# variance_based_decomp

Activates global sensitivity analysis based on decomposition of response variance into main, interaction, and total effects

**Specification**

*Alias:*None*Arguments:*None*Default:*no variance-based decomposition

**Child Keywords:**

Required/Optional |
Description of Group |
Dakota Keyword |
Dakota Keyword Description |
---|---|---|---|

Optional |
Specify the maximum number of variables allowed in an interaction when reporting interaction metrics. |
||

Optional |
Suppresses output of sensitivity indices with values lower than this tolerance |

**Description**

Dakota can calculate sensitivity indices through variance-based
decomposition using the keyword `variance_based_decomp`

. This
approach decomposes main, interaction, and total effects in order to
identify the most important variables and combinations of variables in
contributing to the variance of output quantities of interest.

*Default Behavior*

Because of processing overhead and output volume,
`variance_based_decomp`

is inactive by default, unless required for
dimension-adaptive refinement using Sobol’ indices.

*Expected Outputs*

When `variance_based_decomp`

is specified, sensitivity indices for
main effects, total effects, and any interaction effects will be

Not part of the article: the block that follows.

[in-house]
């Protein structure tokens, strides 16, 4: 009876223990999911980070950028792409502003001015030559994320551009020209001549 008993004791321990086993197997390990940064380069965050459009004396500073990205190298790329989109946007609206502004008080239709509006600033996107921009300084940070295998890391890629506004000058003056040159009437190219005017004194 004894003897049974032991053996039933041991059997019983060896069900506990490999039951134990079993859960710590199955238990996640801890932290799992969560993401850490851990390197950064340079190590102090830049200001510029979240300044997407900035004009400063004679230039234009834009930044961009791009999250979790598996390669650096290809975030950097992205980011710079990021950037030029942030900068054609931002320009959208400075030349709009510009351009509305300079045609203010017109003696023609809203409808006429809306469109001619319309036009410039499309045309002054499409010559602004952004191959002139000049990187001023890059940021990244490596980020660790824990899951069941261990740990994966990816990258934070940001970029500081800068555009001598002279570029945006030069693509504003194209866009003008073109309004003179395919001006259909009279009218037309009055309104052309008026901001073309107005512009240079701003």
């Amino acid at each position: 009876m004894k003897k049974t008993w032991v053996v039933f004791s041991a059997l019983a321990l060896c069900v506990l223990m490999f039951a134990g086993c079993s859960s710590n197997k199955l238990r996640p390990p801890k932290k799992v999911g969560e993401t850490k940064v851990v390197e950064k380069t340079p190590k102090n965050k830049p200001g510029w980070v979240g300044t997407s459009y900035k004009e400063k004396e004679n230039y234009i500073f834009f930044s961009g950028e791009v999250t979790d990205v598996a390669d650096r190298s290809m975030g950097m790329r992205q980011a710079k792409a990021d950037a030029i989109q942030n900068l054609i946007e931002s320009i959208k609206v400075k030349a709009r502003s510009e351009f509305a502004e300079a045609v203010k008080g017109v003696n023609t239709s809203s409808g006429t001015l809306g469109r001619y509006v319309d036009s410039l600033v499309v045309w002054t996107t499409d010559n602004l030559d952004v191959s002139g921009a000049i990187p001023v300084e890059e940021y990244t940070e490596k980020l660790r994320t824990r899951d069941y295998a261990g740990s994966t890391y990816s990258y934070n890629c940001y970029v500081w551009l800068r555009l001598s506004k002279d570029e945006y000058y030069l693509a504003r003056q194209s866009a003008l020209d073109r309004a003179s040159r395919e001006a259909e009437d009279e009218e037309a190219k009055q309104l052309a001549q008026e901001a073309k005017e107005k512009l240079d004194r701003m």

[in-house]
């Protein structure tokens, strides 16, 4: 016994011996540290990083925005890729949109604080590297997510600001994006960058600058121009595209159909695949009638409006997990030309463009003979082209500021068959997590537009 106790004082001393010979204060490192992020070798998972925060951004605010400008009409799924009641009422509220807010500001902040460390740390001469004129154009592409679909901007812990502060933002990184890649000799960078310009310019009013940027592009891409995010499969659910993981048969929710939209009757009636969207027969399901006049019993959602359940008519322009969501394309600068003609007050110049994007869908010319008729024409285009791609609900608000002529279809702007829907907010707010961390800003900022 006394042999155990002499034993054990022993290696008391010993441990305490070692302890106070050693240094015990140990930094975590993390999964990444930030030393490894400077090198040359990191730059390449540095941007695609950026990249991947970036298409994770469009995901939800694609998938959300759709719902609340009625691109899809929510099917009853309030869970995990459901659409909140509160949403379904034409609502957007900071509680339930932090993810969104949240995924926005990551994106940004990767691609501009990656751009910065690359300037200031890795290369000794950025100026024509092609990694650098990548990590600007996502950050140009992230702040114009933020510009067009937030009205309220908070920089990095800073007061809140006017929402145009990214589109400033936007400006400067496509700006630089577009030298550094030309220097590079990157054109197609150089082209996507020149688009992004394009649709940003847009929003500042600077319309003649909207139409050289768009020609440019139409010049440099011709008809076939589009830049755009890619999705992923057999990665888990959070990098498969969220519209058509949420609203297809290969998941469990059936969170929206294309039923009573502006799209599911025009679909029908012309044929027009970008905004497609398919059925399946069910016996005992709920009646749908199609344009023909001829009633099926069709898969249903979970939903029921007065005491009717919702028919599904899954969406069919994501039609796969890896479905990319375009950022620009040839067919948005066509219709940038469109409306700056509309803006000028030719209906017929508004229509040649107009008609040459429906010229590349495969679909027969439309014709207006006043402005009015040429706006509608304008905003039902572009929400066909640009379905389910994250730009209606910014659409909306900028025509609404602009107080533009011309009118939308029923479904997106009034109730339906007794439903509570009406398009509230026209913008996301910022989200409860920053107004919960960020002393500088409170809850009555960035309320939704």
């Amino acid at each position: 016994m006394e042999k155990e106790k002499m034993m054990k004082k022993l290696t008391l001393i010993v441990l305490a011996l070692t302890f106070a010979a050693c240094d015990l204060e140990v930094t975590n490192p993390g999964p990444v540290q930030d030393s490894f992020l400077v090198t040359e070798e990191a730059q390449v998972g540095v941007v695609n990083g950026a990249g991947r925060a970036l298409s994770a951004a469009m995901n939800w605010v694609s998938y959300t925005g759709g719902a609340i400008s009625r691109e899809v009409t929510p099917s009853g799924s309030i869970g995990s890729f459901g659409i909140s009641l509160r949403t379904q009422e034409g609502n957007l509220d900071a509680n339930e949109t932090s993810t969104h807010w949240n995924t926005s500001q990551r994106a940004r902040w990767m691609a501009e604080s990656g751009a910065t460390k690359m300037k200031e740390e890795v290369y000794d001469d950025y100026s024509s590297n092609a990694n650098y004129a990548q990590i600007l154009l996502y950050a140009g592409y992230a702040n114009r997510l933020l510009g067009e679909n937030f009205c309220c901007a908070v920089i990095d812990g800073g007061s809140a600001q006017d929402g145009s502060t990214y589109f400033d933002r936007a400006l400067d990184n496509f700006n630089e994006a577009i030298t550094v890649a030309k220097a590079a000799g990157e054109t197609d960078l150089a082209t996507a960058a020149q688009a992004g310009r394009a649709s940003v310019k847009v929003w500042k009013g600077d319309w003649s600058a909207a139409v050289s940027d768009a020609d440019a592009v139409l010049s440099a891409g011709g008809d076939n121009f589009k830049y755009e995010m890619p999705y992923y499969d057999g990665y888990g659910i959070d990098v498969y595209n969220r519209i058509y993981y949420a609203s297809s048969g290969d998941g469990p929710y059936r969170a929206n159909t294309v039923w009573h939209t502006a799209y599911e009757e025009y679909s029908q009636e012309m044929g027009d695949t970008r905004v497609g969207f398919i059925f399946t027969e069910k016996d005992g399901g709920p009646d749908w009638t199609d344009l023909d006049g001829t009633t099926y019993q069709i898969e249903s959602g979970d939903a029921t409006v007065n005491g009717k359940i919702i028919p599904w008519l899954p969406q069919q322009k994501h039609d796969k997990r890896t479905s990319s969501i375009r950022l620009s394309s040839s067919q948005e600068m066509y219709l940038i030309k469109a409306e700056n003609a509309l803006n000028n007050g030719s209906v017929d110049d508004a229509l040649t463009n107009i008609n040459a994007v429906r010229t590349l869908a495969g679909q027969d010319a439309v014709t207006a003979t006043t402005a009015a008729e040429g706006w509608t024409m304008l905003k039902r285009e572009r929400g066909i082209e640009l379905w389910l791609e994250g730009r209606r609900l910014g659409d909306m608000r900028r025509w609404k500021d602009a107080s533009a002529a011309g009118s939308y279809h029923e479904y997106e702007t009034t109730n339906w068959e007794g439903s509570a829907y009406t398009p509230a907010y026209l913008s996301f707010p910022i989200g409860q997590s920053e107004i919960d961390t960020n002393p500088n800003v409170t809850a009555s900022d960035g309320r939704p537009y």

reported. Each of these effects represents the percent contribution
to the variance in the model response, where main effects include the
aggregated set of em univariate terms for each individual variable,
interaction effects represent the set of em mixed terms (the complement
of the univariate set), and total effects represent the em complete set
of terms (univariate and mixed) that contain each individual variable.
The aggregated set of main and interaction sensitivity indices will
sum to one, whereas the sum of total effects sensitivity indices will
be greater than one due to redundant counting of mixed terms.

*Usage Tips*

An important consideration is that the number of possible interaction
terms grows exponentially with dimension and expansion order. To
mitigate this, both in terms of compute time and output volume,
possible interaction effects are suppressed whenever no contributions
are present due to the particular form of an expansion. In addition,
the `interaction_order`

and `drop_tolerance`

controls can further
limit the computational and output requirements.

**Examples**

```
method,
polynomial_chaos # or stoch_collocation
sparse_grid_level = 3
variance_based_decomp interaction_order = 2
```

**Theory**

In this context, we take sensitivity analysis to be global, not local as when calculating derivatives of output variables with respect to input variables. Our definition is similar to that of [STCR04] : “The study of how uncertainty in the output of a model can be apportioned to different sources of uncertainty in the model input.”

Variance based decomposition is a way of using sets of samples to understand how the variance of the output behaves, with respect to each input variable. A larger value of the sensitivity index, \(S_i\) , means that the uncertainty in the input variable i has a larger effect on the variance of the output. More details on the calculations and interpretation of the sensitivity indices can be found in [WKS+12].